Creating NASDAQ’s Cloud-Based Virtual Workflow
Before I get into the meat of this article, I need to preface with a couple of comments. First, this is a case study about my own company’s solution for one of our major clients. I rarely write in these pages about my own clients and solutions, but when I learned that this edition was focusing on cloud-based workflows, I wanted to break my own tradition. The story I am about to tell you has been one of the most interesting voyages I have undertaken in this industry, and it has direct relevance to this edition of the magazine.
Second, I wanted to comment on the term “cloud.” I appreciate that in the mass market the term “cloud” has become a generic buzzword for anything that works on the internet. At the same time, in the “innovators” circles, it is trendy at the moment to decry the word, opting instead for more specialized terms and definitions. I, too, have my own definition and understanding of the term. At the outset of this story, I thought cloud was a technical description. By the end of the 3 years this story spans, I have learned that in my estimation, cloud is really about the service and economic advantage that the chosen architecture can offer its eventual owners.
Now let me provide some backdrop: Webcasting is an evolved technology that has found traction in the financial markets since it first emerged. While most financial institutions are quite conservative and deliberate about their technology spends, the spend made by their marketing and public relations (PR) teams on their own IT to manage their corporate communications has typically been more autonomous; it is seen as something that operates outside of the corporate firewall, at least up to the point that the chair’s annual report is broadcast into the enterprise network infrastructure. This internal tension between the typical public company’s IT directors and the marketing directors has often led to debates over who has the right to use the corporate network, as well as for what reasons. The in-house AV teams are often thrown the ball to sort the problem out, and they often opt to outsource the webcast production service to their PR agencies, who subcontract professional webcast service providers.
No company has positioned itself so strongly in the middle of this pool of webcast service providers for the financial markets as NASDAQ OMX Corporate Solutions (NASDAQ; for reference, NASDAQ OMX acquired the IR, PR, and Multimedia Solutions businesses of Thomson Reuters, including its webcasting solution. With tens of thousands of live events held annually, NASDAQ OMX Corporate Solutions is the 800-pound gorilla in the financial service webcast sector that provides fair disclosure and investor relations services to its many Fortune 500 (and other) clients.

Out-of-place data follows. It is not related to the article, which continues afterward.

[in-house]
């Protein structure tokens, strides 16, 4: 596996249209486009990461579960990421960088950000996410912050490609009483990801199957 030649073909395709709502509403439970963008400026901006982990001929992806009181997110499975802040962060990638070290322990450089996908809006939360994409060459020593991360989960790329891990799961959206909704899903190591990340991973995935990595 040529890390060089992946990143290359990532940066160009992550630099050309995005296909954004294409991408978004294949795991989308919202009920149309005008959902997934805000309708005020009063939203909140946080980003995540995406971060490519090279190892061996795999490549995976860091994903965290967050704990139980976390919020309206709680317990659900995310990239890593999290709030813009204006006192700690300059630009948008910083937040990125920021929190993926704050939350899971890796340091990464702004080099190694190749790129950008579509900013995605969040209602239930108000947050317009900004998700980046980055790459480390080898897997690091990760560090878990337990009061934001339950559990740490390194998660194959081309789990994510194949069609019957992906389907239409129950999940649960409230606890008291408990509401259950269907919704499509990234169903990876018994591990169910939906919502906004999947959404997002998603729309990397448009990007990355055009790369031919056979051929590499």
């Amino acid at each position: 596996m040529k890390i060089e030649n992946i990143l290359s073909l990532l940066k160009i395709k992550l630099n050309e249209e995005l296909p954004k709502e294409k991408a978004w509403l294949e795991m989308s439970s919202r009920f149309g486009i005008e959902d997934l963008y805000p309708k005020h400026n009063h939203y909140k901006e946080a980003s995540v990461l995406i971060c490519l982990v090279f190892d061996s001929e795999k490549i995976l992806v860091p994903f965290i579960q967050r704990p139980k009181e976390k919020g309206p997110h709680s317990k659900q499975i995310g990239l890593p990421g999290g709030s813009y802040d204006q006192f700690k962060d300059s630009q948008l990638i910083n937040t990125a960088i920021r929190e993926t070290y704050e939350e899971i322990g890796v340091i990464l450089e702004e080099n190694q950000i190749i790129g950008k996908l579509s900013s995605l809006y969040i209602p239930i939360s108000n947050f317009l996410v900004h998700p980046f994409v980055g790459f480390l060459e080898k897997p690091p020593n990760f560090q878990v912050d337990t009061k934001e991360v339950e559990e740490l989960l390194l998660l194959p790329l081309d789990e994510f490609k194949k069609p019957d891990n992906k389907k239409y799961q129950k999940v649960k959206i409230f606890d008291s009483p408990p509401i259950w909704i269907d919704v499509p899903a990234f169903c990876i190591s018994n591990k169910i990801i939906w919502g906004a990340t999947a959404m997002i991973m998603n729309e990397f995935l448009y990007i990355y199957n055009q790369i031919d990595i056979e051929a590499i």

The Genesis of a Virtual Workflow
Three years ago, I was engaged in a late-night conversation at a Streaming Media Europe event with Andreas Heidoetting, global head of webcast technology, who has a range of responsibilities for the NASDAQ OMX Corporate Solutions webcasting infrastructure. We were discussing the various workflow aspects of operating its four global broadcast network operation centers, through which NASDAQ ran all its online events. We were thinking outside the box and focused on removing expensive, heavily manual third-party encoding call capture vendors (on which a great dependency had developed largely as a legacy from the acquisition of Corporate Communications Broadcast Network (CCBN) several years before). Such a change could yield a potentially significant efficiency saving if we could deliver it.
Essentially, the workflow was scaled to meet a peak demand, which NASDAQ hit on each quarterly reporting round, at which time there may be many hundreds of live events running at the same time across the platform. However, generally the systems were running an average load nearly an order of magnitude lower. For a year, this meant a whole lot of expensive kit on standby and skilled operators who needed occupying.
The brainstorming session developed into an initial consulting project where we isolated the key technologies that could not be emulated in software, which were relatively few, and started talking about developing an entirely virtual workflow. This had appeal, since you could launch such a workflow on a virtual platform, use it when you needed it, and then destroy it (getting rid of any maintenance and hosting cost).